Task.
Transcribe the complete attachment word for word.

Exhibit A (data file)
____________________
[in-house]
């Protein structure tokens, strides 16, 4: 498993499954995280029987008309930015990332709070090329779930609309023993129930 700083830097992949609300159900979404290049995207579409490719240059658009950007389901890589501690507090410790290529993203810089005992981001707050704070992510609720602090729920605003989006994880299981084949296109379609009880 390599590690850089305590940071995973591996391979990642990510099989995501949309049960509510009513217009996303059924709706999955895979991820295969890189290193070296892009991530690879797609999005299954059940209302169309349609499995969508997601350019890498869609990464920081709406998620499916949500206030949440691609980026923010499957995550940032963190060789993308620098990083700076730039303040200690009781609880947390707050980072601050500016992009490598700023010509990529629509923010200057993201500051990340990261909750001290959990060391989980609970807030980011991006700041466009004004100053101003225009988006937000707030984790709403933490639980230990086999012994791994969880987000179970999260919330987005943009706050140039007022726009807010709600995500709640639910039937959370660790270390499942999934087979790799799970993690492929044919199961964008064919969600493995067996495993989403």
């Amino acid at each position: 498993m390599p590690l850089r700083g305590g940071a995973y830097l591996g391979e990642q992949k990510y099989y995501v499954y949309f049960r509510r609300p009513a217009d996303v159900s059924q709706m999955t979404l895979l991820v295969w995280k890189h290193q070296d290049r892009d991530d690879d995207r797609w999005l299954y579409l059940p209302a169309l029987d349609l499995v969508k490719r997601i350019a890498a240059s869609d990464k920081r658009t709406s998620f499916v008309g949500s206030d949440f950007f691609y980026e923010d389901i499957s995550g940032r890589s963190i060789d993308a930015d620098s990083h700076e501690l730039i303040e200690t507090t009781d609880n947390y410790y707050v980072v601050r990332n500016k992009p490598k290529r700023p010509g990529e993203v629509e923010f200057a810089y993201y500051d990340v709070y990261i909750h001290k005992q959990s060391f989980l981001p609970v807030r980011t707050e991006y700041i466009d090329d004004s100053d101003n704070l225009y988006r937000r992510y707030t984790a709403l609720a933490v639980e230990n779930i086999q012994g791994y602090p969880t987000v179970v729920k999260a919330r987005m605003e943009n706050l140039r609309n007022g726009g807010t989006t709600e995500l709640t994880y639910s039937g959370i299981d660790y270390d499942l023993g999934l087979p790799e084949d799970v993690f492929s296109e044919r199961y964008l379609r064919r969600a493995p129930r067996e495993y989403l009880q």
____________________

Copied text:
[in-house]
């Protein structure tokens, strides 16, 4: 498993499954995280029987008309930015990332709070090329779930609309023993129930 700083830097992949609300159900979404290049995207579409490719240059658009950007389901890589501690507090410790290529993203810089005992981001707050704070992510609720602090729920605003989006994880299981084949296109379609009880 390599590690850089305590940071995973591996391979990642990510099989995501949309049960509510009513217009996303059924709706999955895979991820295969890189290193070296892009991530690879797609999005299954059940209302169309349609499995969508997601350019890498869609990464920081709406998620499916949500206030949440691609980026923010499957995550940032963190060789993308620098990083700076730039303040200690009781609880947390707050980072601050500016992009490598700023010509990529629509923010200057993201500051990340990261909750001290959990060391989980609970807030980011991006700041466009004004100053101003225009988006937000707030984790709403933490639980230990086999012994791994969880987000179970999260919330987005943009706050140039007022726009807010709600995500709640639910039937959370660790270390499942999934087979790799799970993690492929044919199961964008064919969600493995067996495993989403």
């Amino acid at each position: 498993m390599p590690l850089r700083g305590g940071a995973y830097l591996g391979e990642q992949k990510y099989y995501v499954y949309f049960r509510r609300p009513a217009d996303v159900s059924q709706m999955t979404l895979l991820v295969w995280k890189h290193q070296d290049r892009d991530d690879d995207r797609w999005l299954y579409l059940p209302a169309l029987d349609l499995v969508k490719r997601i350019a890498a240059s869609d990464k920081r658009t709406s998620f499916v008309g949500s206030d949440f950007f691609y980026e923010d389901i499957s995550g940032r890589s963190i060789d993308a930015d620098s990083h700076e501690l730039i303040e200690t507090t009781d609880n947390y410790y707050v980072v601050r990332n500016k992009p490598k290529r700023p010509g990529e993203v629509e923010f200057a810089y993201y500051d990340v709070y990261i909750h001290k005992q959990s060391f989980l981001p609970v807030r980011t707050e991006y700041i466009d090329d004004s100053d101003n704070l225009y988006r937000r992510y707030t984790a709403l609720a933490v639980e230990n779930i086999q012994g791994y602090p969880t987000v179970v729920k999260a919330r987005m605003e943009n706050l140039r609309n007022g726009g807010t989006t709600e995500l709640t994880y639910s039937g959370i299981d660790y270390d499942l023993g999934l087979p790799e084949d799970v993690f492929s296109e044919r199961y964008l379609r064919r969600a493995p129930r067996e495993y989403l009880q």